Do you say yes to business opportunities that aren’t quite aligned with your current priorities? Feel pulled in a million different directions, overwhelmed, and run down? Do your clients constantly ping you outside of work hours or request work above and beyond your capacity? If you answered yes to any of these questions, you may be entitled to the following two cents and work to set boundaries with your clients.
If you don’t establish boundaries in the workplace from the beginning, it may morph into negative effects when you attempt to reestablish your standards later on. When you start setting boundaries or changing existing ones, you may expect a range of negative responses or reactions such as resistance, pushback, and sometimes hostility. Guilt and shame are distinct emotions of implementing borders that aren’t well received. A great way to avoid this is to set a standard right off the bat and make sure you and your clients are both aware of each other’s expectations.
When you respect your personal boundaries, others typically will too. Remember: you teach people how to treat you.
Setting Boundaries with Clients
1. Respect Yourself
First, you need to think about what you want. In order to communicate your guidelines to others, you need to know what they are. Take the time to decide what your working hours will be, when and how often clients can contact you, and what is included in the scope of work with those clients.
Understanding your personal values helps you determine where you’d like to set boundaries with clients. By first knowing your values, you’re able to set up systems to help you get your needs met. For example, if there is a hobby outside of work that you are passionate about, you will want to make time for that and have limits about working overtime too often or being available on the weekends. Don’t think about what you can do, but what you really want to do in your work.
2. Standards & Expectations
It’s important to identify what is and isn’t acceptable to you. Creating a structure or agenda for you and your clients or coworkers positions you as a professional and shows that you take your work seriously.
That being said, it’s also important for you to set boundaries at home. Once you log out for the day, do not go back online. Spending time with your family or loved ones, watching TV, and/or dedicating some time to self-care is necessary. If you are not replenishing your mental, emotional, and spiritual reserves, then you won’t be able to perform at your best the next day. Make a daily and weekly checklist with your top 3-5 priorities, then get comfortable turning down requests that don’t align with your list.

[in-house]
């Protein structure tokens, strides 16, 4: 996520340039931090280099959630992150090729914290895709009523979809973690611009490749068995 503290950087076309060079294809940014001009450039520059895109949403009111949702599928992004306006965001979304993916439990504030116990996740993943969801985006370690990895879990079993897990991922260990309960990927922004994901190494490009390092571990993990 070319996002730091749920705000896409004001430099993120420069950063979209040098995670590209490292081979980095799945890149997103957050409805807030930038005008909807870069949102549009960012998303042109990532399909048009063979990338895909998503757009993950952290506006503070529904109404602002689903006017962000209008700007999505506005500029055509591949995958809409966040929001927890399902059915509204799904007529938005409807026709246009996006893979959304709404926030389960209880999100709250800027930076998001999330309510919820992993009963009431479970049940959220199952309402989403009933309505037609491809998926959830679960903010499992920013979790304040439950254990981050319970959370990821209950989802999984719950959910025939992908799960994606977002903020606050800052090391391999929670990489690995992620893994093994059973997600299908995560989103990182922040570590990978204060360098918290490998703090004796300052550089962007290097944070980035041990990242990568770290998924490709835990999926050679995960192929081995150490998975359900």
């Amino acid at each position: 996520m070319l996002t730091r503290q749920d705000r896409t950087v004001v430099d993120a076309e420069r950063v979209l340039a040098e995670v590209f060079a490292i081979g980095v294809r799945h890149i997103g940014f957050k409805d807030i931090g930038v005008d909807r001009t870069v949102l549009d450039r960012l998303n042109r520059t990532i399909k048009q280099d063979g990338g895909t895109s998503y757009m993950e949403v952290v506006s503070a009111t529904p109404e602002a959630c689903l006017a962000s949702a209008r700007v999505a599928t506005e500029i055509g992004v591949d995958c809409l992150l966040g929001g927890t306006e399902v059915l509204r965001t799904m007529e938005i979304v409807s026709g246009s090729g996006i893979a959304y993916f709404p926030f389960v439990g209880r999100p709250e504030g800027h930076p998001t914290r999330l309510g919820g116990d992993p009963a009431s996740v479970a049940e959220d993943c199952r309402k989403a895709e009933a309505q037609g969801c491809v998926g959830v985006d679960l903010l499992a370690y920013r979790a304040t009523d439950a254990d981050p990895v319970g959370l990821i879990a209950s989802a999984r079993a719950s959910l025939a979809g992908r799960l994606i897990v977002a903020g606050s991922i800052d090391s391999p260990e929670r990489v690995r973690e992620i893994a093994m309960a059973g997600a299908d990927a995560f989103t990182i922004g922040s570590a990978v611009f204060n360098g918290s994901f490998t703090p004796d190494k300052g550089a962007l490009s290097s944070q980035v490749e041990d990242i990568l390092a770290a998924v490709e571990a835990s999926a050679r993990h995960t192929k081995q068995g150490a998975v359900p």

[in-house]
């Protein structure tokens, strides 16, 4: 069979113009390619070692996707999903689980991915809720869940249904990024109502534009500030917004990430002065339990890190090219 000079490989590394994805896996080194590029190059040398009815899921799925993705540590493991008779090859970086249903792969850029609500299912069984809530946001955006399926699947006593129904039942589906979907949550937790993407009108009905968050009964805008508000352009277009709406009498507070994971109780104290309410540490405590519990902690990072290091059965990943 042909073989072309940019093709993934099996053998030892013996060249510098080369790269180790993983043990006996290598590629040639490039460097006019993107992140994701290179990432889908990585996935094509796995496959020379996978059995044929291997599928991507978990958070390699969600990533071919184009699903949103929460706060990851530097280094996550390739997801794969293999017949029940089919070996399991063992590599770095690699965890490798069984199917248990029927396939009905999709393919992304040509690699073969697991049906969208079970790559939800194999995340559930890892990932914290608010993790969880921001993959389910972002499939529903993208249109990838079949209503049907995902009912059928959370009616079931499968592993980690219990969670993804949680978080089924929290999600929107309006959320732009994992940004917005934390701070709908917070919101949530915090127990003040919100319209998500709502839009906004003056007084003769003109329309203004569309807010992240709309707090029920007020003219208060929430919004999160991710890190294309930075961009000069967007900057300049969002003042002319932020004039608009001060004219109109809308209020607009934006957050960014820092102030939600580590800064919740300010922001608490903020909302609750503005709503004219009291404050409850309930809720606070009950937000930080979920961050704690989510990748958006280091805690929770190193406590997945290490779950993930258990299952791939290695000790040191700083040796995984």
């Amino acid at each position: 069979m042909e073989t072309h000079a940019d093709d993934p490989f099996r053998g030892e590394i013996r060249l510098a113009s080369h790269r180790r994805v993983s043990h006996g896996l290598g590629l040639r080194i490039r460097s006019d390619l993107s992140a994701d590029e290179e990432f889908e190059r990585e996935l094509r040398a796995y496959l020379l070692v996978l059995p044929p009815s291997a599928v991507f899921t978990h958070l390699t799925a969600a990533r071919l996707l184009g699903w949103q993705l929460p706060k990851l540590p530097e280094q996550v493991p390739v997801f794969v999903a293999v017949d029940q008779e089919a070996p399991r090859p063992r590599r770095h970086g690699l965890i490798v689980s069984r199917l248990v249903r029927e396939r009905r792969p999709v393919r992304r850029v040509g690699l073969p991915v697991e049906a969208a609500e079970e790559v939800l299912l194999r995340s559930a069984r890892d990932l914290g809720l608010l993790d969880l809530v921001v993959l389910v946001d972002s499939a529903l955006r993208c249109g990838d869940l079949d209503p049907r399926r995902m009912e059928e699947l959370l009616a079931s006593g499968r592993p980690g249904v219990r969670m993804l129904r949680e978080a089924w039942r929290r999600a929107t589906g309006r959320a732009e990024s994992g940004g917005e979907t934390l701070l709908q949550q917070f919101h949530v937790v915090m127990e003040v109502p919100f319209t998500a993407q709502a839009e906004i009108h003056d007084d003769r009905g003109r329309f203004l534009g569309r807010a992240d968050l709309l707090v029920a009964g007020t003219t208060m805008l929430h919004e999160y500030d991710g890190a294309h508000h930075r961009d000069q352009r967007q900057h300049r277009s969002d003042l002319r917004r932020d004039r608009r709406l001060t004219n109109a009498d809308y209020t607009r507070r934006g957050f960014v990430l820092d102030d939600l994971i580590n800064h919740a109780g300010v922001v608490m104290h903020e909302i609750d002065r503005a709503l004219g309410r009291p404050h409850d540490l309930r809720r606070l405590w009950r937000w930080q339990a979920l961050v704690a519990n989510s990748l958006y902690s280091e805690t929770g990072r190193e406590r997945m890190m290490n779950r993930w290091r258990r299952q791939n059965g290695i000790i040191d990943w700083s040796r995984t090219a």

3. Communicate Clearly
Yes, you need a contract. Contracts communicate your guidelines to clients. They should detail what’s included in your work, and also what is expected from your client. Layout your limits very clearly to both your colleagues (if applicable) and clients. Make sure to address the repercussions if the contract is not followed or if the scope of work changes.
It’s also important to address the hours you are available for work-related conversations, and what constitutes as an emergency. This will help avoid disputes, misunderstandings, and the need for difficult conversations. It also allows for you and your clients to engage in more positive communication in the future. Commit to clear, open, direct conversations with your clients and ask them to do the same.
4. Prepare for Violations
Let’s face it- violations are inevitable. When they happen, make sure you bring them up right away. When boundaries with clients are violated, it is not uncommon for people to get upset or muse about the situation for days or weeks after. This is another great reason why you should set boundaries with clients right off the bat. If it is never addressed, this lays a great foundation for resentment. By addressing them in real time, it allows for an opportunity to be instructive, gain insight, and improve on your communication skills. By being assertive, you claim respect for yourself and gain back time and energy to do things that nourish your business and bring joy to your mind, body and spirit.